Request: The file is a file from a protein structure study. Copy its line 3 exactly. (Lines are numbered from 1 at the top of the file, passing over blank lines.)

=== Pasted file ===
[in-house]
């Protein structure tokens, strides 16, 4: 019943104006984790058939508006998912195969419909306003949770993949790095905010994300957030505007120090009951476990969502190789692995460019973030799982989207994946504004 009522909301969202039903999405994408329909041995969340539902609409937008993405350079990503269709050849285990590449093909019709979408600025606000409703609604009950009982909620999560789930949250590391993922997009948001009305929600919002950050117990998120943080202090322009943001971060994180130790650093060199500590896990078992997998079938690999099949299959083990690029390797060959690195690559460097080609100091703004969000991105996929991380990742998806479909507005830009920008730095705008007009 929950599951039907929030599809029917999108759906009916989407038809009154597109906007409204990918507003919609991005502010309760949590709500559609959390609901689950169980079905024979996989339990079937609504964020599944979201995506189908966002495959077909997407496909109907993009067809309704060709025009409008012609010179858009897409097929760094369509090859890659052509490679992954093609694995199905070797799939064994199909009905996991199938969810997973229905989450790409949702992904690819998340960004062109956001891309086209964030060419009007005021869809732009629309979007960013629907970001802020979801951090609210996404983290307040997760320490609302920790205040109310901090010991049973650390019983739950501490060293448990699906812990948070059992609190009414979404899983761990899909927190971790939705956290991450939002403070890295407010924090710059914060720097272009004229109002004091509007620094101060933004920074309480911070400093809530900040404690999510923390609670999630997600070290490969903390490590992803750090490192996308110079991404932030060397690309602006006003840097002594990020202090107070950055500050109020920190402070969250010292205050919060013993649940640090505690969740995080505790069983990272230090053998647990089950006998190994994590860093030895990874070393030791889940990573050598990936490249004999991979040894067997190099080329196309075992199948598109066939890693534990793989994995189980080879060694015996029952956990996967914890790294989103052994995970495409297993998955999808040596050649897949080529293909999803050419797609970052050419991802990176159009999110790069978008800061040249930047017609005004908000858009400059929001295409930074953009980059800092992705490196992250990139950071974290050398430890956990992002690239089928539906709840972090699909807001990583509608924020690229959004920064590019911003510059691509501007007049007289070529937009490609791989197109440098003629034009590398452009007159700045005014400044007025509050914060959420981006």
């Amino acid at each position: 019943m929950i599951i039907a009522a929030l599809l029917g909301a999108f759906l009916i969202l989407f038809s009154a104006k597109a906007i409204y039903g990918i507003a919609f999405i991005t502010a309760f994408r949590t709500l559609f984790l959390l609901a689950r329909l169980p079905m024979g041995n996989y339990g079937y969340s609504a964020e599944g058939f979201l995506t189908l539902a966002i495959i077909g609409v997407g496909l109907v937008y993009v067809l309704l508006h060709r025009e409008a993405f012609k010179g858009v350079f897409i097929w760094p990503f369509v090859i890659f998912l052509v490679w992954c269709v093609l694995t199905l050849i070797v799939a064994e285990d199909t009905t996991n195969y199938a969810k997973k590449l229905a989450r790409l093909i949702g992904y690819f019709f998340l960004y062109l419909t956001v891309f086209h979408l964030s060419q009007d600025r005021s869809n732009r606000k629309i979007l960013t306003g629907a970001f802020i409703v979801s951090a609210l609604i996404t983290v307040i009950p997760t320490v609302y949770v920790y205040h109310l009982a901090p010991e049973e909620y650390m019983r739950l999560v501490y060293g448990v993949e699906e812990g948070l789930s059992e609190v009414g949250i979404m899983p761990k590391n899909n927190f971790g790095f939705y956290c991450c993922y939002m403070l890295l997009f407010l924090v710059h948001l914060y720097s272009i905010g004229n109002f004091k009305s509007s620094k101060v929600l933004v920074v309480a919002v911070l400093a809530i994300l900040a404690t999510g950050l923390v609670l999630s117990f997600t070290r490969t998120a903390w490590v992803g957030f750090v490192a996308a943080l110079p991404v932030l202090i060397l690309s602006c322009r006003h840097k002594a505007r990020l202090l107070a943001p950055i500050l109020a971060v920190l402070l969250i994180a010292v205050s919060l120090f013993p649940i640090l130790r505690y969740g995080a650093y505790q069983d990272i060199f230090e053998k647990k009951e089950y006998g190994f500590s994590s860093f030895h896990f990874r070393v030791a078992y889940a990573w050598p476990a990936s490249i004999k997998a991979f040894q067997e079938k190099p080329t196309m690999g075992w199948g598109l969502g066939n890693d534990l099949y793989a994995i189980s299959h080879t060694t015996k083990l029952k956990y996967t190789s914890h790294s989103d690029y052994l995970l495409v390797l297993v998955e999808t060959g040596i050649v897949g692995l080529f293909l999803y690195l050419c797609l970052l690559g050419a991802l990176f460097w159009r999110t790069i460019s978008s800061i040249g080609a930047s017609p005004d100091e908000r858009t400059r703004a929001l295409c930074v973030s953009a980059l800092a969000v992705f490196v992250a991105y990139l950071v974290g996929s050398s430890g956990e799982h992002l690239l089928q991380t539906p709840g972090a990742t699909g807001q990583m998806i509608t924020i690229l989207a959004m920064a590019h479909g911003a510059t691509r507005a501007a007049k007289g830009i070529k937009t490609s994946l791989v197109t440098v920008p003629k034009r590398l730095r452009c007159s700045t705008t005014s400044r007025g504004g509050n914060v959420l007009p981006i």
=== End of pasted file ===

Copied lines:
């Amino acid at each position: 019943m929950i599951i039907a009522a929030l599809l029917g909301a999108f759906l009916i969202l989407f038809s009154a104006k597109a906007i409204y039903g990918i507003a919609f999405i991005t502010a309760f994408r949590t709500l559609f984790l959390l609901a689950r329909l169980p079905m024979g041995n996989y339990g079937y969340s609504a964020e599944g058939f979201l995506t189908l539902a966002i495959i077909g609409v997407g496909l109907v937008y993009v067809l309704l508006h060709r025009e409008a993405f012609k010179g858009v350079f897409i097929w760094p990503f369509v090859i890659f998912l052509v490679w992954c269709v093609l694995t199905l050849i070797v799939a064994e285990d199909t009905t996991n195969y199938a969810k997973k590449l229905a989450r790409l093909i949702g992904y690819f019709f998340l960004y062109l419909t956001v891309f086209h979408l964030s060419q009007d600025r005021s869809n732009r606000k629309i979007l960013t306003g629907a970001f802020i409703v979801s951090a609210l609604i996404t983290v307040i009950p997760t320490v609302y949770v920790y205040h109310l009982a901090p010991e049973e909620y650390m019983r739950l999560v501490y060293g448990v993949e699906e812990g948070l789930s059992e609190v009414g949250i979404m899983p761990k590391n899909n927190f971790g790095f939705y956290c991450c993922y939002m403070l890295l997009f407010l924090v710059h948001l914060y720097s272009i905010g004229n109002f004091k009305s509007s620094k101060v929600l933004v920074v309480a919002v911070l400093a809530i994300l900040a404690t999510g950050l923390v609670l999630s117990f997600t070290r490969t998120a903390w490590v992803g957030f750090v490192a996308a943080l110079p991404v932030l202090i060397l690309s602006c322009r006003h840097k002594a505007r990020l202090l107070a943001p950055i500050l109020a971060v920190l402070l969250i994180a010292v205050s919060l120090f013993p649940i640090l130790r505690y969740g995080a650093y505790q069983d990272i060199f230090e053998k647990k009951e089950y006998g190994f500590s994590s860093f030895h896990f990874r070393v030791a078992y889940a990573w050598p476990a990936s490249i004999k997998a991979f040894q067997e079938k190099p080329t196309m690999g075992w199948g598109l969502g066939n890693d534990l099949y793989a994995i189980s299959h080879t060694t015996k083990l029952k956990y996967t190789s914890h790294s989103d690029y052994l995970l495409v390797l297993v998955e999808t060959g040596i050649v897949g692995l080529f293909l999803y690195l050419c797609l970052l690559g050419a991802l990176f460097w159009r999110t790069i460019s978008s800061i040249g080609a930047s017609p005004d100091e908000r858009t400059r703004a929001l295409c930074v973030s953009a980059l800092a969000v992705f490196v992250a991105y990139l950071v974290g996929s050398s430890g956990e799982h992002l690239l089928q991380t539906p709840g972090a990742t699909g807001q990583m998806i509608t924020i690229l989207a959004m920064a590019h479909g911003a510059t691509r507005a501007a007049k007289g830009i070529k937009t490609s994946l791989v197109t440098v920008p003629k034009r590398l730095r452009c007159s700045t705008t005014s400044r007025g504004g509050n914060v959420l007009p981006i």